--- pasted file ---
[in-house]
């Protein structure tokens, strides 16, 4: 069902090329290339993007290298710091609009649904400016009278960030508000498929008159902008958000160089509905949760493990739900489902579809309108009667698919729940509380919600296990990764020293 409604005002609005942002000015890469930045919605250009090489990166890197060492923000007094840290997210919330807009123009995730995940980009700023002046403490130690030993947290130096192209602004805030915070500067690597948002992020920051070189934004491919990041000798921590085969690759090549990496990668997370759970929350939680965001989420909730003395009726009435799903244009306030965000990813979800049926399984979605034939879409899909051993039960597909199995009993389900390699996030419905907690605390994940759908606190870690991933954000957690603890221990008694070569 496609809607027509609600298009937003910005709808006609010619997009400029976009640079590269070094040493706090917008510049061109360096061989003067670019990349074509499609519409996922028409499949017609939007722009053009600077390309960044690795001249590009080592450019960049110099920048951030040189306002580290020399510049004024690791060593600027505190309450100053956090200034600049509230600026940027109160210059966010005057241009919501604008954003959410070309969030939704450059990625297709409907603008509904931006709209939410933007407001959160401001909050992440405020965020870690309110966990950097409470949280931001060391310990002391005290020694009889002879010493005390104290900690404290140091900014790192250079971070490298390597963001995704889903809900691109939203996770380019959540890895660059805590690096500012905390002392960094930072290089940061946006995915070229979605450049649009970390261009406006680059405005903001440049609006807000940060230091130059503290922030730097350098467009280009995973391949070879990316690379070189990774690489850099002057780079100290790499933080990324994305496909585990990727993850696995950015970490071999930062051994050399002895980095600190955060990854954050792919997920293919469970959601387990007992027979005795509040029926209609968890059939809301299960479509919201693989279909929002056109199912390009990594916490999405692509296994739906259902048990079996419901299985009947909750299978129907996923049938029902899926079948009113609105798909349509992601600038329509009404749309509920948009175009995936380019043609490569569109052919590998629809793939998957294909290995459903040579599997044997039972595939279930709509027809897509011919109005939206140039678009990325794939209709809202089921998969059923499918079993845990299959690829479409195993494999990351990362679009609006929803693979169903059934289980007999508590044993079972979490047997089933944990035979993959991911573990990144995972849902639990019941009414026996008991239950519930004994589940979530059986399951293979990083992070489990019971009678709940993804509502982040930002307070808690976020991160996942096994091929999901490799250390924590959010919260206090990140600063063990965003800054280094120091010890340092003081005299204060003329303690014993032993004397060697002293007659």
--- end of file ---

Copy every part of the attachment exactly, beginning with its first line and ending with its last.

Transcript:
[in-house]
């Protein structure tokens, strides 16, 4: 069902090329290339993007290298710091609009649904400016009278960030508000498929008159902008958000160089509905949760493990739900489902579809309108009667698919729940509380919600296990990764020293 409604005002609005942002000015890469930045919605250009090489990166890197060492923000007094840290997210919330807009123009995730995940980009700023002046403490130690030993947290130096192209602004805030915070500067690597948002992020920051070189934004491919990041000798921590085969690759090549990496990668997370759970929350939680965001989420909730003395009726009435799903244009306030965000990813979800049926399984979605034939879409899909051993039960597909199995009993389900390699996030419905907690605390994940759908606190870690991933954000957690603890221990008694070569 496609809607027509609600298009937003910005709808006609010619997009400029976009640079590269070094040493706090917008510049061109360096061989003067670019990349074509499609519409996922028409499949017609939007722009053009600077390309960044690795001249590009080592450019960049110099920048951030040189306002580290020399510049004024690791060593600027505190309450100053956090200034600049509230600026940027109160210059966010005057241009919501604008954003959410070309969030939704450059990625297709409907603008509904931006709209939410933007407001959160401001909050992440405020965020870690309110966990950097409470949280931001060391310990002391005290020694009889002879010493005390104290900690404290140091900014790192250079971070490298390597963001995704889903809900691109939203996770380019959540890895660059805590690096500012905390002392960094930072290089940061946006995915070229979605450049649009970390261009406006680059405005903001440049609006807000940060230091130059503290922030730097350098467009280009995973391949070879990316690379070189990774690489850099002057780079100290790499933080990324994305496909585990990727993850696995950015970490071999930062051994050399002895980095600190955060990854954050792919997920293919469970959601387990007992027979005795509040029926209609968890059939809301299960479509919201693989279909929002056109199912390009990594916490999405692509296994739906259902048990079996419901299985009947909750299978129907996923049938029902899926079948009113609105798909349509992601600038329509009404749309509920948009175009995936380019043609490569569109052919590998629809793939998957294909290995459903040579599997044997039972595939279930709509027809897509011919109005939206140039678009990325794939209709809202089921998969059923499918079993845990299959690829479409195993494999990351990362679009609006929803693979169903059934289980007999508590044993079972979490047997089933944990035979993959991911573990990144995972849902639990019941009414026996008991239950519930004994589940979530059986399951293979990083992070489990019971009678709940993804509502982040930002307070808690976020991160996942096994091929999901490799250390924590959010919260206090990140600063063990965003800054280094120091010890340092003081005299204060003329303690014993032993004397060697002293007659």